Don’t make this mistake. Remember that your reader doesn’t know what’s going on inside your head, only what you’ve written on the page. When you are writing in an academic setting, you are generally trying to inform your readers or communicate information. You want your audience to have to do as little additional work as possible. They shouldn’t have to read a paragraph and think, “Now why did the writer include this?” They shouldn’t have to do the work of analyzing and synthesizing the information contained in the paper; you’ve already done that in the process of writing it.
The revision process is a good time to think about clarity. When you are revising, you already have your main points on paper in a way that makes sense to you, because you have the internal scaffolding of your writing process to support them. What you want to do is to take this mental scaffolding of connections and incorporate in into your paper.
The thesis statement is a good place to start. Once you’ve formulated a strong thesis statement (more on that here), you want to make sure that every paragraph has a clear relation back to the thesis. Transition statements are also important for clarity, because they tie paragraphs together and show the connections between your ideas.
It’s generally a good idea to have someone else read over your paper for clarity; another pair of eyes will catch possible confusion more easily that you can. Someone who’s completely unfamiliar with your paper will have the necessary distance to pick up on unclear connections or points that are inadequately explained.
Don’t worry about being too obvious in an academic essay: just come out and say it! Of course, that doesn’t mean you should belabor points that are common knowledge or repeat yourself as you strive for clarity.
Creative writers strive for clarity a bit differently than does a writer who is working on a research paper or an academic essay. In a poem or short story, you often don’t want to spell out every emotion that you want the reader to feel. Sometimes, leaving the reader in the dark about a character’s motivations adds drama and depth to the story.
In this case, the oft-quoted dictum “Show, don’t tell” can be helpful to keep in mind. Describe the details of a scene clearly enough, and chose words that have connotations that contribute to your overall effect–the readers will feel what you want them to feel. Approach your characters’ emotions and motivations with subtly and depth, allowing your readers to discover them much as they would discover the motivations and feelings of the people around them.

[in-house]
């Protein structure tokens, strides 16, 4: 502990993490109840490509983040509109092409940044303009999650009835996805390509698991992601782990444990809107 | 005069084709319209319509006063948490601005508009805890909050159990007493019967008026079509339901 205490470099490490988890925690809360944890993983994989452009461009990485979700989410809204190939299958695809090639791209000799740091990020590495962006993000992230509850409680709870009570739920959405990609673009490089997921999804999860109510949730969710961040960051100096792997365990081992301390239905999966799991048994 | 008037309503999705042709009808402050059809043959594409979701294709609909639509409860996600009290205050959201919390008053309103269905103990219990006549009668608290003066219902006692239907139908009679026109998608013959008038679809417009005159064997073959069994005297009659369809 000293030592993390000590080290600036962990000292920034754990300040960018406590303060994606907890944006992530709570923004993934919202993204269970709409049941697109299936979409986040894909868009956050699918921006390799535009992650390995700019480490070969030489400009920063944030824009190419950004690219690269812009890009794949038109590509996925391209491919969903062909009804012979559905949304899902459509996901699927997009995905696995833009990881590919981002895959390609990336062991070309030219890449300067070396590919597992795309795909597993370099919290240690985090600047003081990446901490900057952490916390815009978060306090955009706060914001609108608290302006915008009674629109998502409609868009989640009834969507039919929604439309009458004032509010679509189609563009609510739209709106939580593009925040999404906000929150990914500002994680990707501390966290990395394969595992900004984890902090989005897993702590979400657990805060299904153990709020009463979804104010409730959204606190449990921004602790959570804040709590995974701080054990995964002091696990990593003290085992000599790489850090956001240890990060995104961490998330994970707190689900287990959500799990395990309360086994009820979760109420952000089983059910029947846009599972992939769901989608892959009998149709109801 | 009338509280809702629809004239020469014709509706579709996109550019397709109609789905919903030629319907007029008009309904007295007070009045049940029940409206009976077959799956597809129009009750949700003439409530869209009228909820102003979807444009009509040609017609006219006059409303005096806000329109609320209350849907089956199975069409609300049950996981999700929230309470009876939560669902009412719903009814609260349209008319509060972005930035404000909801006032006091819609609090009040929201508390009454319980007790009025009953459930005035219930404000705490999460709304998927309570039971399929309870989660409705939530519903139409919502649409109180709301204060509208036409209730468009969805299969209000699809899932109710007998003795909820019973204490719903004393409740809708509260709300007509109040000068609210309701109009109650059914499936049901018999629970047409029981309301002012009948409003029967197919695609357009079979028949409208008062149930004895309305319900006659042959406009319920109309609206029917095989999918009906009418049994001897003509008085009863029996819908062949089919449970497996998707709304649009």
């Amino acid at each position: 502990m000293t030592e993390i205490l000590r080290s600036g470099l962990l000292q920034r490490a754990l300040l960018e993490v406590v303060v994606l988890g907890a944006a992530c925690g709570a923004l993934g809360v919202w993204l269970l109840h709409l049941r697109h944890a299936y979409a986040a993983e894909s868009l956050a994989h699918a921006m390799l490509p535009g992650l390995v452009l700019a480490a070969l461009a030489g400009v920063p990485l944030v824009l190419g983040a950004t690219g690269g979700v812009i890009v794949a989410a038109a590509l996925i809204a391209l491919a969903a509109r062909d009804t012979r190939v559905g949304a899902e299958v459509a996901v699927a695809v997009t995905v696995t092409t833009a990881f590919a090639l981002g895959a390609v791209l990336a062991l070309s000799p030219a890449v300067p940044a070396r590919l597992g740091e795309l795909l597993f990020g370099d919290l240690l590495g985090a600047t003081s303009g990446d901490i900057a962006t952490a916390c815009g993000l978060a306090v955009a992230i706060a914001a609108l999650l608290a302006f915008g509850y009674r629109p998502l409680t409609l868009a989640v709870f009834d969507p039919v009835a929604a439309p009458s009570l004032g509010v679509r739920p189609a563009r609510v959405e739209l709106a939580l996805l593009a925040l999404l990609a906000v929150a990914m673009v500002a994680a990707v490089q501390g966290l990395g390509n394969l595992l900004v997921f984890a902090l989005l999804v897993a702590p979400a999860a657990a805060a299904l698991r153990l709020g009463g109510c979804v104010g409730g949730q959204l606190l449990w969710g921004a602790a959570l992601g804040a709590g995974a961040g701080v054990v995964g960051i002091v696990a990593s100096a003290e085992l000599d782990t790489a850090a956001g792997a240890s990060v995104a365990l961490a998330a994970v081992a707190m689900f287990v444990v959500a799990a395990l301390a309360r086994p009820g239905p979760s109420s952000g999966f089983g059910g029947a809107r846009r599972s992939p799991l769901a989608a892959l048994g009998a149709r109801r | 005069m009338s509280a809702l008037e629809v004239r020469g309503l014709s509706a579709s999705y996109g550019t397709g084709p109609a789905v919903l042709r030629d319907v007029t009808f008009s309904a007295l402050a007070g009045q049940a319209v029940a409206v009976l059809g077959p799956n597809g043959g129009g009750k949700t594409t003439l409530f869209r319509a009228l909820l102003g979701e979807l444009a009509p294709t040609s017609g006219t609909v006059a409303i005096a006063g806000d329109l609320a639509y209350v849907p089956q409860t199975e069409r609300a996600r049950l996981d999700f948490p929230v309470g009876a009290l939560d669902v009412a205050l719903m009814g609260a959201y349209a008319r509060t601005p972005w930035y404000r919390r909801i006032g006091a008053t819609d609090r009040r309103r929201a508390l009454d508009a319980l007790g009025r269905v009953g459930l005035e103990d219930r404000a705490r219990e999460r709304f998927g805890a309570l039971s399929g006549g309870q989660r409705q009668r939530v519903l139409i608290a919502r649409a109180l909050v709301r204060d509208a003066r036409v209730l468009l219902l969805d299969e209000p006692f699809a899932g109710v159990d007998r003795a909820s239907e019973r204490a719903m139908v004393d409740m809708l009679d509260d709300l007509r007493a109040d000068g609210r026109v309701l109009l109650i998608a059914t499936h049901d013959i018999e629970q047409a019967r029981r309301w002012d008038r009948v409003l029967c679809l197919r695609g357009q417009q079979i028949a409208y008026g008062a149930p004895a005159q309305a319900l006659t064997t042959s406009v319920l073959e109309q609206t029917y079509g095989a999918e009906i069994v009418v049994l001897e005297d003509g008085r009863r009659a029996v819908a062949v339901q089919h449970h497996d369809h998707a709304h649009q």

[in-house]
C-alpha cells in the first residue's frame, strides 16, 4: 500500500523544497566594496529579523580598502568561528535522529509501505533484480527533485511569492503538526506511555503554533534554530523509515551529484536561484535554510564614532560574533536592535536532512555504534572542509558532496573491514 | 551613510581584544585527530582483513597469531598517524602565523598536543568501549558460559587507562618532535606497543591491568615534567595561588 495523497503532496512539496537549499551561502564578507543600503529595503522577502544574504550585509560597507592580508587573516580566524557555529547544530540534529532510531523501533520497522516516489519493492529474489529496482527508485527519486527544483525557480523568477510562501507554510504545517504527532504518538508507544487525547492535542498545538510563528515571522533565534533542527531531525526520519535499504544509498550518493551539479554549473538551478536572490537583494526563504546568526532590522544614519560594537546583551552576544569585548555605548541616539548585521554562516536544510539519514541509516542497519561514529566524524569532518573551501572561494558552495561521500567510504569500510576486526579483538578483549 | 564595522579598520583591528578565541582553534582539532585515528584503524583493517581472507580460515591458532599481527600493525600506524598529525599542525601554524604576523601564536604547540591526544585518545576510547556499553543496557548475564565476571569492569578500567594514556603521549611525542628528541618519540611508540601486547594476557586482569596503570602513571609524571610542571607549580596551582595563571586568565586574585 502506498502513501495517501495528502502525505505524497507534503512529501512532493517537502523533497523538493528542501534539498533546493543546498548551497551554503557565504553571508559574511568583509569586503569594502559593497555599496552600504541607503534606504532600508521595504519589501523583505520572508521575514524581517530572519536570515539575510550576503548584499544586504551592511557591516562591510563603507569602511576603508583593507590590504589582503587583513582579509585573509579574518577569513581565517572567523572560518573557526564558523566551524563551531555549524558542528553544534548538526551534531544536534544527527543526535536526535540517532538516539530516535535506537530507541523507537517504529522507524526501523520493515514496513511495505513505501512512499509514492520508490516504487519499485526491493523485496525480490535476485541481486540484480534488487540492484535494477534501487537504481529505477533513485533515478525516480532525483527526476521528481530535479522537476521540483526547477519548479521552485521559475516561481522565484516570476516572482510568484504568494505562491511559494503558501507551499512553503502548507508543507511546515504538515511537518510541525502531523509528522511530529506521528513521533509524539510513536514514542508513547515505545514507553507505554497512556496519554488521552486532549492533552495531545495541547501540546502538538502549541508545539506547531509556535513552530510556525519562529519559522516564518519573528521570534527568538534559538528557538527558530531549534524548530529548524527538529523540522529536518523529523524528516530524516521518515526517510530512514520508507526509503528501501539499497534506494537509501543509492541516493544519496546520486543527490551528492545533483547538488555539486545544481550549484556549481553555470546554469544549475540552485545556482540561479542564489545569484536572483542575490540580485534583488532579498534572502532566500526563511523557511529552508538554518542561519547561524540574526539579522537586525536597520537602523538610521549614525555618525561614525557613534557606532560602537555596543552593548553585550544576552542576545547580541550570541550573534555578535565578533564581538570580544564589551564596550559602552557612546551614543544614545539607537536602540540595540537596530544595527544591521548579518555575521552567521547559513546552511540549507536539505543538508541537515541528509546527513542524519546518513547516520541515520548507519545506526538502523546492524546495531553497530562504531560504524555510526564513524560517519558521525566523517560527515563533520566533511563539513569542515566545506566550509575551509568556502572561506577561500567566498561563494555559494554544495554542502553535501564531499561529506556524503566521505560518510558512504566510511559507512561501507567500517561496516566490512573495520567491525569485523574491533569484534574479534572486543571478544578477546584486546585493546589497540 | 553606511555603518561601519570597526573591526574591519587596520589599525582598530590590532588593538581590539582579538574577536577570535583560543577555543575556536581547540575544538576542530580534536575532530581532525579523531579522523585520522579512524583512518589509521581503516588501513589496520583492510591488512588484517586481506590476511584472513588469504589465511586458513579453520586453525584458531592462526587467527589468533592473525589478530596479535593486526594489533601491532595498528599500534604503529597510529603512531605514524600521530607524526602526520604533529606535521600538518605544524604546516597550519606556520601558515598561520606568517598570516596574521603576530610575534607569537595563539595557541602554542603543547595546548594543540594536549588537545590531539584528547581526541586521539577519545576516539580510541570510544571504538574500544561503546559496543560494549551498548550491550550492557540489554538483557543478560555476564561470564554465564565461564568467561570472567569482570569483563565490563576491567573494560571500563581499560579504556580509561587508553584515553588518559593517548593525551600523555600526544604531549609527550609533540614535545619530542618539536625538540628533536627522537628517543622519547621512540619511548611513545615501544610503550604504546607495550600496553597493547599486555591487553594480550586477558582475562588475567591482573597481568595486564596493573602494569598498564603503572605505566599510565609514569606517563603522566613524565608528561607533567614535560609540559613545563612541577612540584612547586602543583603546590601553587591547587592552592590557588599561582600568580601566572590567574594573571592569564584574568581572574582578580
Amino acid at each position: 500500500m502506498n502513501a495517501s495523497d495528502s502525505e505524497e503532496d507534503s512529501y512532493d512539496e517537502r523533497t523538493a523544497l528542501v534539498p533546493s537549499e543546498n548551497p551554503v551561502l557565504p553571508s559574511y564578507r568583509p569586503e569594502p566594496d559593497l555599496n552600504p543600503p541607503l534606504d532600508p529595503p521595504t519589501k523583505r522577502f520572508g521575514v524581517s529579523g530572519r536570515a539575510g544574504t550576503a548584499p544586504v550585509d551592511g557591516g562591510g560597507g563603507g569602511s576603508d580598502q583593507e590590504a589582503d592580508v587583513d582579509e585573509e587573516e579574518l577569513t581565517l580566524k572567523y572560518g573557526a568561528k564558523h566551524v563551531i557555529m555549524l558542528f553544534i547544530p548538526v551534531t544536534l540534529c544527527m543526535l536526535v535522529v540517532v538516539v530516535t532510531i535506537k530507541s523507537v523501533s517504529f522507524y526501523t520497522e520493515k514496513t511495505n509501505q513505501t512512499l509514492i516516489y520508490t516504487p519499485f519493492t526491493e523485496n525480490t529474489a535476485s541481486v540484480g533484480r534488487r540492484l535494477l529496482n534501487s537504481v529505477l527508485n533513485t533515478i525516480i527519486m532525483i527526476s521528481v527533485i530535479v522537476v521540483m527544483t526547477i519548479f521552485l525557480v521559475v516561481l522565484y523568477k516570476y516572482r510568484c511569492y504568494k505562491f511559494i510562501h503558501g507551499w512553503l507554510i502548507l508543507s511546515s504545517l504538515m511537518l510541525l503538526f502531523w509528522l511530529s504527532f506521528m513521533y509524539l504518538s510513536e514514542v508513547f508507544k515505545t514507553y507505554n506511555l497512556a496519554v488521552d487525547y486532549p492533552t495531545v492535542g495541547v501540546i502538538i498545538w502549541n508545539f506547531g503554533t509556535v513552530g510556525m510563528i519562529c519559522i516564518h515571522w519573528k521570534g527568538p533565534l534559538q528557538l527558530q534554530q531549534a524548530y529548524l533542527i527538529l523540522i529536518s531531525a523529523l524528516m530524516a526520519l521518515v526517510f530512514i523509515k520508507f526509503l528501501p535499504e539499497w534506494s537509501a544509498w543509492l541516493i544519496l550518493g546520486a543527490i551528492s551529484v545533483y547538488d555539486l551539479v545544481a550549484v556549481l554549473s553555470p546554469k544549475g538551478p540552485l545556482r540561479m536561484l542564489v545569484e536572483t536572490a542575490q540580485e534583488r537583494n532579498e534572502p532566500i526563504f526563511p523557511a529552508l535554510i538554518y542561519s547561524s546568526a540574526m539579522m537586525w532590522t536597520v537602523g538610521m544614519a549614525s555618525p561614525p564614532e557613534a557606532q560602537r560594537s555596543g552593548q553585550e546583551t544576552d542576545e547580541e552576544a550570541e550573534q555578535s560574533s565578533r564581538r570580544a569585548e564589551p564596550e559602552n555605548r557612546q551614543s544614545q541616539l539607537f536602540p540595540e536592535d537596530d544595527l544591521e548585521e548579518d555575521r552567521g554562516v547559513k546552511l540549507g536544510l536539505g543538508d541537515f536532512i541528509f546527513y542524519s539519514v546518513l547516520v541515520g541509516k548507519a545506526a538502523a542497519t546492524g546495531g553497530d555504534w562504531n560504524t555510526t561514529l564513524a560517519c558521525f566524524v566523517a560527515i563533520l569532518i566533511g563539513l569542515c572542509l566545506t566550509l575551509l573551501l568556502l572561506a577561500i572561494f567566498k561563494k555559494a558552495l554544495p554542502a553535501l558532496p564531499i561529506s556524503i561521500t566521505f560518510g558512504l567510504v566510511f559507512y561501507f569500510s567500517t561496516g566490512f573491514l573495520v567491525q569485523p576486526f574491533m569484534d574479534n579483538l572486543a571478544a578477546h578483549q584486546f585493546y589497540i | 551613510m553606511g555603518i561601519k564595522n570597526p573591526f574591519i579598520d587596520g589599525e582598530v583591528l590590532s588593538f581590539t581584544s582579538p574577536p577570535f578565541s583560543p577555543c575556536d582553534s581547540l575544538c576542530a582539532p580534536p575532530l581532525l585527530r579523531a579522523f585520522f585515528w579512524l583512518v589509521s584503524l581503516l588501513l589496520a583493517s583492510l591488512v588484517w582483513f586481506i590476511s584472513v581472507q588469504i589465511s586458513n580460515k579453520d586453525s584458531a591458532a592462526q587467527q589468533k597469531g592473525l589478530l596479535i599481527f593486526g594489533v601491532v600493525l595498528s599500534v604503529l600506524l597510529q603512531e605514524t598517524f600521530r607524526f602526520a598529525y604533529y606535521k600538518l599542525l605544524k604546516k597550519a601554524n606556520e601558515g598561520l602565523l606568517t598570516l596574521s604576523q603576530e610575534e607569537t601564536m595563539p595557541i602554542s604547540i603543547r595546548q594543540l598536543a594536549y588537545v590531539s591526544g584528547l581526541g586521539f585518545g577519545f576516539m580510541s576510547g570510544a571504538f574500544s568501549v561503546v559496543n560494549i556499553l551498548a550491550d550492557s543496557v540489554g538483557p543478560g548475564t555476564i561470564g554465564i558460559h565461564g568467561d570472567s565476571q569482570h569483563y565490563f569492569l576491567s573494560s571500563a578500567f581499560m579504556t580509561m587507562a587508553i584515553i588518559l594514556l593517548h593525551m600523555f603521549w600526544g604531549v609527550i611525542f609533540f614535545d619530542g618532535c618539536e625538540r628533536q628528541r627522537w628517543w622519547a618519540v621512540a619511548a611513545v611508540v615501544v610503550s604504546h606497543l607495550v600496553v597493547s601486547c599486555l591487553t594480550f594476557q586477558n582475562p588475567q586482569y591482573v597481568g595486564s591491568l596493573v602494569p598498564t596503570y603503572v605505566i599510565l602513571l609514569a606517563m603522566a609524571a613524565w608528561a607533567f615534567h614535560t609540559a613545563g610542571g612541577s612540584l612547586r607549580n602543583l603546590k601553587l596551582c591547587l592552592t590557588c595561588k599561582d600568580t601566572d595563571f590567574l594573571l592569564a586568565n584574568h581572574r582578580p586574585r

This can be difficult. Sometimes it seems that there is a fine line in creative writing between telling too much and not telling at all. Again, this is where reader feedback comes in. The writing center at my college allows students to bring in creative writing pieces, so if you have access to a college writing center, you may want to try this. Friends, family members, and classmates may also be willing to act as beta readers.
In all types of writing, the key to achieving the appropriate amount of clarity is to reread your work and revise, revise, revise! As you become more familiar with your readers’ needs, you will learn what you need to say and what you can communicate through allusion and hints.
The other day, I accidentally published a post on this blog before I had completely finished writing it. I must admit, my first response was to panic a bit. I couldn’t stand the thought of other people seeing what I had written when it was in that state. I wasn’t ready!
This is a common experience for writers, I think. It doesn’t always happen because of a mishap like mine; sometimes we have to turn in an essay before we think it’s good enough because it’s due that day, and sometimes we have to nerve ourselves up to allow someone to read the story we’ve been working on, even though it isn’t perfect yet.
The fact is, our writing will never be perfect. If we try to wait until it is, we will never be ready. Sometimes, we have to be willing to take risks, willing to let go, and willing to allow others to share in our writing process. At times, our feelings of unreadiness are just procrastination in disguise. We say we’re “not ready” to let someone else read our writing, but really we just don’t want to put in the work to make it ready.
There are steps we can take to make sure that we are as ready as we can be to share our writing. Before we take the plunge and let another person read what we’ve written, we can help our writing be the best it can be by writing multiple drafts and being willing to make both large and small changes. Sometimes, letting your piece sit for a few hours (or a few days, if you have that much time) will help you come back with a new perspective and revise with fresh eyes.
In addition, we can ease into sharing our writing, taking it to to someone we trust and allowing him or her to be the first reader. If you are still in college, the tutors at your school’s writing center would be more than happy to look over your writing. Although sometimes it may feel as though your writing is like a first-born child, all parents need to learn to let their children grow up and find their own way in the world.